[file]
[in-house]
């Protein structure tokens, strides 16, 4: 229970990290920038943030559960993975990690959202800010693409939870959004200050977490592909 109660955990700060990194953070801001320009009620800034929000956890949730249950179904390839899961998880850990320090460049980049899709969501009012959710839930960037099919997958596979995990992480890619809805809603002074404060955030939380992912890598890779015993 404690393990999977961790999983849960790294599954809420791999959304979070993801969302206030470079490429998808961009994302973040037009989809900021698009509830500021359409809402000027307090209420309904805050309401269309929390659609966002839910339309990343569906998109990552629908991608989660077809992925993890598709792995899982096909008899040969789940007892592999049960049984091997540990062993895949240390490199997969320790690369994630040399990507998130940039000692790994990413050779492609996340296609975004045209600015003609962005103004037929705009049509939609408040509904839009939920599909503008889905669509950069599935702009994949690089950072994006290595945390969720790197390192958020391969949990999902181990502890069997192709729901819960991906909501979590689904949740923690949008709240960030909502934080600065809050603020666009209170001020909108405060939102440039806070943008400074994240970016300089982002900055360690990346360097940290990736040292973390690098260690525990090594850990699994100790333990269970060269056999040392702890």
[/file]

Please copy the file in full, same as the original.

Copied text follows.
[in-house]
């Protein structure tokens, strides 16, 4: 229970990290920038943030559960993975990690959202800010693409939870959004200050977490592909 109660955990700060990194953070801001320009009620800034929000956890949730249950179904390839899961998880850990320090460049980049899709969501009012959710839930960037099919997958596979995990992480890619809805809603002074404060955030939380992912890598890779015993 404690393990999977961790999983849960790294599954809420791999959304979070993801969302206030470079490429998808961009994302973040037009989809900021698009509830500021359409809402000027307090209420309904805050309401269309929390659609966002839910339309990343569906998109990552629908991608989660077809992925993890598709792995899982096909008899040969789940007892592999049960049984091997540990062993895949240390490199997969320790690369994630040399990507998130940039000692790994990413050779492609996340296609975004045209600015003609962005103004037929705009049509939609408040509904839009939920599909503008889905669509950069599935702009994949690089950072994006290595945390969720790197390192958020391969949990999902181990502890069997192709729901819960991906909501979590689904949740923690949008709240960030909502934080600065809050603020666009209170001020909108405060939102440039806070943008400074994240970016300089982002900055360690990346360097940290990736040292973390690098260690525990090594850990699994100790333990269970060269056999040392702890």